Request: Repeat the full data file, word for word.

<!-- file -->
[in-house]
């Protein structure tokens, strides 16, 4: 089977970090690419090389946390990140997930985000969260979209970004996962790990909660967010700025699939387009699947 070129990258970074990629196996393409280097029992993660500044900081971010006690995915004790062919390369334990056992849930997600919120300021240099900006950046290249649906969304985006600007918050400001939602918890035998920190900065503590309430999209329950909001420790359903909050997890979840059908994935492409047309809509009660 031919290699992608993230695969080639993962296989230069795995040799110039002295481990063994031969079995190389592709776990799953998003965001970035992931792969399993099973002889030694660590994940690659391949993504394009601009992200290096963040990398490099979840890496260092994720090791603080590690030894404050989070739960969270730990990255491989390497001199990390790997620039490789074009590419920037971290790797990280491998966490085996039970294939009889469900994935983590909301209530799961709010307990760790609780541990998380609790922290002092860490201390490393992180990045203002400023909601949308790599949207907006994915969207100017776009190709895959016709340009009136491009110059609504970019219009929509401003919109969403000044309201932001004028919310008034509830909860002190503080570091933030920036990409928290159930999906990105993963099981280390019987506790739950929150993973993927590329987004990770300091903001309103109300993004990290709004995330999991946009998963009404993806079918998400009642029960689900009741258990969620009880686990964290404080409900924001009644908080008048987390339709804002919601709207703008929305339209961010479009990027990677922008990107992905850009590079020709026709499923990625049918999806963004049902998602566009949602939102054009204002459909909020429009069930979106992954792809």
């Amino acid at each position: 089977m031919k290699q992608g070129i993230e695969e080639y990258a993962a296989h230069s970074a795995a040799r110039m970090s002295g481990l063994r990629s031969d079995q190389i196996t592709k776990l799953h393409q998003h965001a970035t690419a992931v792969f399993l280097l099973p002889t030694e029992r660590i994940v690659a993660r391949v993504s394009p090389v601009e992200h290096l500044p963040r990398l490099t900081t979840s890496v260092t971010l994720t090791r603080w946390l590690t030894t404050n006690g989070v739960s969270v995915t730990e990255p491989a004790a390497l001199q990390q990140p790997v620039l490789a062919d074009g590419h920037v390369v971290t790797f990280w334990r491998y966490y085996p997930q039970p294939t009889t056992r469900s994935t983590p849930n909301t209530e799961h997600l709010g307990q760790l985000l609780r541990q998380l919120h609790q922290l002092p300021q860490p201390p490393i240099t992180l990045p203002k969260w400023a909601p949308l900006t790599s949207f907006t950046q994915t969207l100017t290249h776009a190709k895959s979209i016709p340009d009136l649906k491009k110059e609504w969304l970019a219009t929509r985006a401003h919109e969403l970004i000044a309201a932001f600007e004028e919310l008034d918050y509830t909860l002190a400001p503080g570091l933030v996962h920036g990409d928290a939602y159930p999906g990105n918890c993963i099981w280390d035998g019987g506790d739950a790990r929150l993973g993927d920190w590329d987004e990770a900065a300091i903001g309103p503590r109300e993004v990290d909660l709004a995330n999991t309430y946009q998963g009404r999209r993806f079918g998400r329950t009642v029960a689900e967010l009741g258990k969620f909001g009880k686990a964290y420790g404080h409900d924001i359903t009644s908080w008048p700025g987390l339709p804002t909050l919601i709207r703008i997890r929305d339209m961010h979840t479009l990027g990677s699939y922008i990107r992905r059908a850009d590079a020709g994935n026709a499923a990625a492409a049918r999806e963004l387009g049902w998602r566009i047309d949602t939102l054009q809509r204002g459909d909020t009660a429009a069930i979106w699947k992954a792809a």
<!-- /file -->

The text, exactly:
[in-house]
């Protein structure tokens, strides 16, 4: 089977970090690419090389946390990140997930985000969260979209970004996962790990909660967010700025699939387009699947 070129990258970074990629196996393409280097029992993660500044900081971010006690995915004790062919390369334990056992849930997600919120300021240099900006950046290249649906969304985006600007918050400001939602918890035998920190900065503590309430999209329950909001420790359903909050997890979840059908994935492409047309809509009660 031919290699992608993230695969080639993962296989230069795995040799110039002295481990063994031969079995190389592709776990799953998003965001970035992931792969399993099973002889030694660590994940690659391949993504394009601009992200290096963040990398490099979840890496260092994720090791603080590690030894404050989070739960969270730990990255491989390497001199990390790997620039490789074009590419920037971290790797990280491998966490085996039970294939009889469900994935983590909301209530799961709010307990760790609780541990998380609790922290002092860490201390490393992180990045203002400023909601949308790599949207907006994915969207100017776009190709895959016709340009009136491009110059609504970019219009929509401003919109969403000044309201932001004028919310008034509830909860002190503080570091933030920036990409928290159930999906990105993963099981280390019987506790739950929150993973993927590329987004990770300091903001309103109300993004990290709004995330999991946009998963009404993806079918998400009642029960689900009741258990969620009880686990964290404080409900924001009644908080008048987390339709804002919601709207703008929305339209961010479009990027990677922008990107992905850009590079020709026709499923990625049918999806963004049902998602566009949602939102054009204002459909909020429009069930979106992954792809």
């Amino acid at each position: 089977m031919k290699q992608g070129i993230e695969e080639y990258a993962a296989h230069s970074a795995a040799r110039m970090s002295g481990l063994r990629s031969d079995q190389i196996t592709k776990l799953h393409q998003h965001a970035t690419a992931v792969f399993l280097l099973p002889t030694e029992r660590i994940v690659a993660r391949v993504s394009p090389v601009e992200h290096l500044p963040r990398l490099t900081t979840s890496v260092t971010l994720t090791r603080w946390l590690t030894t404050n006690g989070v739960s969270v995915t730990e990255p491989a004790a390497l001199q990390q990140p790997v620039l490789a062919d074009g590419h920037v390369v971290t790797f990280w334990r491998y966490y085996p997930q039970p294939t009889t056992r469900s994935t983590p849930n909301t209530e799961h997600l709010g307990q760790l985000l609780r541990q998380l919120h609790q922290l002092p300021q860490p201390p490393i240099t992180l990045p203002k969260w400023a909601p949308l900006t790599s949207f907006t950046q994915t969207l100017t290249h776009a190709k895959s979209i016709p340009d009136l649906k491009k110059e609504w969304l970019a219009t929509r985006a401003h919109e969403l970004i000044a309201a932001f600007e004028e919310l008034d918050y509830t909860l002190a400001p503080g570091l933030v996962h920036g990409d928290a939602y159930p999906g990105n918890c993963i099981w280390d035998g019987g506790d739950a790990r929150l993973g993927d920190w590329d987004e990770a900065a300091i903001g309103p503590r109300e993004v990290d909660l709004a995330n999991t309430y946009q998963g009404r999209r993806f079918g998400r329950t009642v029960a689900e967010l009741g258990k969620f909001g009880k686990a964290y420790g404080h409900d924001i359903t009644s908080w008048p700025g987390l339709p804002t909050l919601i709207r703008i997890r929305d339209m961010h979840t479009l990027g990677s699939y922008i990107r992905r059908a850009d590079a020709g994935n026709a499923a990625a492409a049918r999806e963004l387009g049902w998602r566009i047309d949602t939102l054009q809509r204002g459909d909020t009660a429009a069930i979106w699947k992954a792809a």